California Decision Creates Certainty for Solar Customers
A decision from the California PUC today brought some welcome certainty to solar customers in the state. As you’ll recall, legislation passed last year, AB 327, removed a looming net metering suspension date and opened the door for the California Public Utilities Commission to uncap the successful crediting program altogether. As a first step in the implementation of AB 327, the CPUC was required by the end of this month to decide how long existing solar customers can keep receiving their current net metering benefits before they transition to the new program. We argued that changing the rules on these pioneering customers who have made a personal investment in solar that benefits all of us would not be fair.
Today, the CPUC issued a strong final decision that allows customers who net meter under the current program to keep the current rules for 20 years from the year they go solar. This rule applies to the state’s 200,000 existing IOU solar customers plus any other IOU customers who go solar before July 2017 or before their utility hits the current 5% program cap. With this decision, the Commission continues its proud tradition of standing strong for rooftop solar rights. California’s solar customers and businesses can now move forward with the certainty that their net metering benefits will stay consistent for twenty years after system installation. We applaud CPUC President Peevey, the Commission and Governor Brown for protecting these early solar adopters.
In the lead-up to today’s decision, utilities had continued their efforts to make rooftop solar a bad deal, lobbying the Commission to change the rules on these customers in as little as six years. Vote Solar was part of a coalition of organizations that asked Californians to speak up for rooftop solar in advance of the decision, and we were awed and inspired by an outpouring of public support that resulted in over 50,000 public signatures. Californians overwhelmingly want to build a healthier, more prosperous, more resilient solar-powered state, and the Commission heard that message loud and clear.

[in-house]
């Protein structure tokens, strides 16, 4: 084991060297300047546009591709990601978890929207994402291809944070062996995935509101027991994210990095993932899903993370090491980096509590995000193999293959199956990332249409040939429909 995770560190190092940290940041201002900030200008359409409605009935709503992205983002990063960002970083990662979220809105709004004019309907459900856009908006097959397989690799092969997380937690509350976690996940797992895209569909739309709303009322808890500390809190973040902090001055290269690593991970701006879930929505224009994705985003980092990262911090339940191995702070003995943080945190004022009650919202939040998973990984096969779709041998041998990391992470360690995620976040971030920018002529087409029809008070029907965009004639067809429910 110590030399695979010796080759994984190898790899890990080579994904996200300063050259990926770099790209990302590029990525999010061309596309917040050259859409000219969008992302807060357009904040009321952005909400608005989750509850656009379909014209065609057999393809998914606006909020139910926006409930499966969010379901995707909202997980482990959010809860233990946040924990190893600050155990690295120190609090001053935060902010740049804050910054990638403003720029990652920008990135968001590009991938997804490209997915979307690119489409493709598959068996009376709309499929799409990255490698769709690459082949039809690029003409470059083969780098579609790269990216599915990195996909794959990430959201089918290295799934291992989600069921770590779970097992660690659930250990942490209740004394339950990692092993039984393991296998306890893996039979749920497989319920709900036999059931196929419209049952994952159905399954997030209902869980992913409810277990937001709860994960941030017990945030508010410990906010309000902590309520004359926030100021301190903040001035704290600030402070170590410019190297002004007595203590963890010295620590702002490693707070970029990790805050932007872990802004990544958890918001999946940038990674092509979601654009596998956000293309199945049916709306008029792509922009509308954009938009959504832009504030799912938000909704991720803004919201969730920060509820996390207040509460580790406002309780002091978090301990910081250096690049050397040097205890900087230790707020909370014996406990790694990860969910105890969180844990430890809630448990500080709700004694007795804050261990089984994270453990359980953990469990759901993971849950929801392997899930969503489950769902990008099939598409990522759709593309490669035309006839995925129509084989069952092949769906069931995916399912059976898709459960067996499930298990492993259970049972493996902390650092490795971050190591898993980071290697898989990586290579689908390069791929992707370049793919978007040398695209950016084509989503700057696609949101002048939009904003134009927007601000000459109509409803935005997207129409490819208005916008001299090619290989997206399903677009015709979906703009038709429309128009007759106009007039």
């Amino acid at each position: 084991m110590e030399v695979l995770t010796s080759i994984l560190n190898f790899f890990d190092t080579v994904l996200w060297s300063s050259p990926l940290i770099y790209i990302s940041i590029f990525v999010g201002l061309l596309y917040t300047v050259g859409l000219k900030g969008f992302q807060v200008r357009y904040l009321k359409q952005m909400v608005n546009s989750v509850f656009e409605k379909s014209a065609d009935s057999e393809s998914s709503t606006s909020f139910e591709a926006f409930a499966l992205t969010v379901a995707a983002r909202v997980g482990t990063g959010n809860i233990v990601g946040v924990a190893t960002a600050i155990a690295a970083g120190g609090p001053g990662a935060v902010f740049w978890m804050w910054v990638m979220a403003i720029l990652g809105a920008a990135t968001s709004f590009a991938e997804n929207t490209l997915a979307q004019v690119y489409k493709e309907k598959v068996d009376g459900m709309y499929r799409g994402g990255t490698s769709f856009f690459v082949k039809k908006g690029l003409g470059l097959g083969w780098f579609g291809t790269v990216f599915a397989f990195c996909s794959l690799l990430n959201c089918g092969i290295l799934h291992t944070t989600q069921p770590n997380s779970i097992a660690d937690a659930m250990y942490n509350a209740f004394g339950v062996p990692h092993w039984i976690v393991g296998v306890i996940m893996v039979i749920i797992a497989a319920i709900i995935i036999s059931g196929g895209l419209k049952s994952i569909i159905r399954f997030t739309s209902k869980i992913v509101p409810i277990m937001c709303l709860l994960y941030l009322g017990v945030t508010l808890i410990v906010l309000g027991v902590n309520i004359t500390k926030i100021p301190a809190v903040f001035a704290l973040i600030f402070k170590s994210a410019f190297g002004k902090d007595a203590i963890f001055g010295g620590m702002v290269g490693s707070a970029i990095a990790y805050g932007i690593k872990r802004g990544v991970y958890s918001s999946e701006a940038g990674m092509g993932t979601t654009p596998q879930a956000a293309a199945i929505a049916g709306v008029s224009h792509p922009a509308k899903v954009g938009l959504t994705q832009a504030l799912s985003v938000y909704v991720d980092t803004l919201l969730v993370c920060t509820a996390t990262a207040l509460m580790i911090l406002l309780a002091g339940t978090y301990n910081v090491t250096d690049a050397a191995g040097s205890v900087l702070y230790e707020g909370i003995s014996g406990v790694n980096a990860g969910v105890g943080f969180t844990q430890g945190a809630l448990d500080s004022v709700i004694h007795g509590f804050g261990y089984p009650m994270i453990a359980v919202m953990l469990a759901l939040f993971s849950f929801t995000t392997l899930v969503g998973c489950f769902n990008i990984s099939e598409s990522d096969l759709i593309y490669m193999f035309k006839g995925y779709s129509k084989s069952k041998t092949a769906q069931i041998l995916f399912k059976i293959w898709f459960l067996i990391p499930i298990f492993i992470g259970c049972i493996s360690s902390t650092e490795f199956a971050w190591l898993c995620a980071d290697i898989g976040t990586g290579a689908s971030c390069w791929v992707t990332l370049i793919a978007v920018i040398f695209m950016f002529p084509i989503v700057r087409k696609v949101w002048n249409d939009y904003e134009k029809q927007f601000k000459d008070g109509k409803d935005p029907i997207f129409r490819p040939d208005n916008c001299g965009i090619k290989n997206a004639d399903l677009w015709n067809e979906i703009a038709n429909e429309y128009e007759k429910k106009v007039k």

Today’s decision will protect customers and allow Californians to keep going solar in the near-term, but the battle is far from over. By the end of 2015, the Commission must decide what the rules will be for customers who net meter after July 2017 (and for existing customers after the twenty year transition period has expired). If the Commission continues to stand up to pressure from the utilities and designs a future net metering program that keeps it a good deal to go solar, we’ll have the long-term policy in place to truly make good on our solar potential. Some schools, farmers and other customers will need more than 20 years to recoup their initial investment in solar, which only underscores the importance of the PUC’s 2015 decision setting the rules for the future expanded net metering program.
During today’s vote, we appreciated Commissioner Florio’s comment that the discussion on the future of net metering should focus only on exports to the grid, given that customers have the right to reduce their onsite purchases of utility power in any way they choose. What happens behind the customer’s meter is nobody’s business but the customer’s! However, we were concerned to hear a Minnesota-style Value of Solar Tariff offered as a possible alternative to our existing net metering system. Californians deserve fair, predictable credit for the valuable power they export to the grid, and VOST is a far-from-perfect way to accomplish that objective. You can read about the drawbacks of the VOST approach in a post from earlier this week.
Currently, the Golden State has more than 2 GW of clean, local rooftop solar that is reducing the need for expensive and polluting utility infrastructure. Independent analysis from Crossborder Energy estimates that these ratepayer benefits will net out at $92 million annually when the current 5% program cap is reached. Two out of every three new rooftop solar installations are now happening in low- and middle-income communities, delivering savings and economic opportunity where it’s needed most. And all that private solar investment has put more than 47,000 Californians to work statewide, a number that is growing fast.
Californians want more rooftop solar, and Californians benefit from more rooftop solar. We look forward to working with the Commission through the next phase of the AB 327 process to ensure that Californians continue to receive full, fair credit for their valuable solar investment.